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Genetics of Aging in Caenorhabditis elegans

  • Adam Antebi


A dissection of longevity in Caenorhabditis elegans reveals that animal life span is influenced by genes, environment, and stochastic factors. From molecules to physiology, a remarkable degree of evolutionary conservation is seen.


Over the last 20 years, fundamental insights into the biology of aging have emerged through the study of model genetic organisms, where undoubtedly the tiny nematode C. elegans has led the way. Importantly, the discovery that the single gene mutants age-1 and daf-2 could extend the short three-week life span 1–2-fold revealed that longevity is under genetic control [1,2]. Long life was shown to depend on another locus, daf-16, defining an epistasis pathway for this process. Moreover, the molecular identification of all three as components of insulin/IGF-I signaling (IIS) [36] eventually led to the striking realization that a modest downregulation of IIS promotes stress resistance and longevity across taxa [710].

Molecular genetic studies suggest that in response to insulin-like peptides (ILPs) [11,12], activation of the DAF-2/insulin/IGF-1 receptor tyrosine kinase triggers a PI3/AKT/SGK kinase cascade that phosphorylates the DAF-16/FOXO transcription factor [1316] (Figure 1). Consequently, DAF-16/FOXO is retained cytoplasmically and animals live normal life spans. In response to increased DAF-18/PTEN activity [14,17], stress (heat, oxidative, starvation) or reduced IIS, DAF-16/FOXO enters the nucleus [1820], where it turns on survival genes, including those that manage oxidative stress, heat shock, innate immunity, metabolism, autophagy, and xenobiotic response, among others [2125]. Indeed, over- or underexpression of such targets often impacts stress resistance and longevity [22,26]. Many of these points and more have been reviewed elsewhere [27,28].

Figure 1. A Model for Insulin/IGF-1 Signal Transduction, Showing Associated Kinase Inputs and Nuclear Factors (See Text)

Importantly, IIS is best understood as a signaling pathway selected in evolution to regulate organismal survival, not aging per se. Indeed, during larval development, DAF-16/FOXO specifies the dauer diapause, a long-lived stress-resistant larval stage specialized for survival, but can independently trigger longevity in adults [29]. Evidently, the primary role of IIS is to invest in somatic endurance to outlast hard times, and conversely specify growth and reproduction in good times, with secondary consequences on adult life span. Consistent with this, many longevity mutants have reduced Darwinian fitness under conditions favoring short-term rapid reproductive output [30].

Since the elucidation of this core pathway, scores of longevity genes have emerged from candidate approaches, unbiased genome-wide RNAi screens, and transcriptional profiles, some working through IIS, others not [22,3135]. Because they cannot all be enumerated here, we have taken an admittedly “transduction-centric” view to highlight new developments. We start with upstream signaling events of sensory perception, walk through new signaling inputs, focus on transcriptional factors, and then discuss broad physiological processes (respiration, translation, checkpoint control, diet restriction), which may impact longevity through hormesis, the induction of enhanced robustness and survival by exposure to low levels of stress [36].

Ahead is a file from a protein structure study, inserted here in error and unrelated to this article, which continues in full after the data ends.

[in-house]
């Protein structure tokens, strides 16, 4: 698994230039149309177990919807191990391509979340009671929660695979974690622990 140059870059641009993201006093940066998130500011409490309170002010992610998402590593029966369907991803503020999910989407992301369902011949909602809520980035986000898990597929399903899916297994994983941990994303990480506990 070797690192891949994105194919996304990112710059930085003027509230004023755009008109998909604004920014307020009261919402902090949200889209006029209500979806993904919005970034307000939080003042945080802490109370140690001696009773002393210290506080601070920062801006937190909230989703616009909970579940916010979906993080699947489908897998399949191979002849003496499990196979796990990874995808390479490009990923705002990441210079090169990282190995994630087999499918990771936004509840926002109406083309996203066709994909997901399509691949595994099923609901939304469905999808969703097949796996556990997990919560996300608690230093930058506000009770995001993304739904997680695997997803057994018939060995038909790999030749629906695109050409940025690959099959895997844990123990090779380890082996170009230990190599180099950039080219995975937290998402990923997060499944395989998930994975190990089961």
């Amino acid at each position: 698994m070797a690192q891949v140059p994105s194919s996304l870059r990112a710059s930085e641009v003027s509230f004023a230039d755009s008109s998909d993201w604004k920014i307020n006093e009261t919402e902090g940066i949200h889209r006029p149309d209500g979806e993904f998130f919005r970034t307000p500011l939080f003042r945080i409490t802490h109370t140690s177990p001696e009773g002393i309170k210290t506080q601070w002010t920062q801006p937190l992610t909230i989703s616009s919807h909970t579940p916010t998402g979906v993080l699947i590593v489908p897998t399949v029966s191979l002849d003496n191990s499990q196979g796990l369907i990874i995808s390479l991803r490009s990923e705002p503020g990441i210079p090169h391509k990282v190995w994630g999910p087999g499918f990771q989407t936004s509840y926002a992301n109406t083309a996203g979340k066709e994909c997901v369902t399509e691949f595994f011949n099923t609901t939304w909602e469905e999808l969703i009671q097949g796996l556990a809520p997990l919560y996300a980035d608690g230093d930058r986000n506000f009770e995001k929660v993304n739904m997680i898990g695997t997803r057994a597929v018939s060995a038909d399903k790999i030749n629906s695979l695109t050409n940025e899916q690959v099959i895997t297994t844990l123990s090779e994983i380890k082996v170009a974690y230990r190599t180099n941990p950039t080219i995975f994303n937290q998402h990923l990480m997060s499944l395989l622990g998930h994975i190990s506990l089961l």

Sensory Input: The Senseless Liveth

Critical for making preemptive decisions that prepare the animal for times ahead, sensory perception can also dramatically influence life span. Mutants deficient in sensory neuron structure and function have extended longevity, which is largely but not entirely daf-16 dependent [37]. Moreover, such mutants cause DAF-16/FOXO to relocate to the nucleus [19]. Components of sensory cell signal transduction, including G-protein coupled receptors, G-proteins, cGMP channel subunits, ciliary proteins, Tubby, and proteins implicated in synaptic transmission [3742] are thought to regulate release of ILPs from sensory cells, thereby influencing organismal physiology. Cell ablation studies show that both gustatory and olfactory neurons contribute, with specific neurons promoting longevity and others suppressing it [38]. The exact sensory cues governing ILP synthesis and release are likely to include nutrients, and various repellants or attractants, but this area remains largely unexplored. Related findings have recently emerged in Drosophila, in which or83b mutants, broadly deficient in olfaction, live long [43]. Moreover, odorants from yeast paste reduce longevity induced under conditions of dietary restriction. Thus, perception as well as ingestion may impact animal life span in diverse taxa.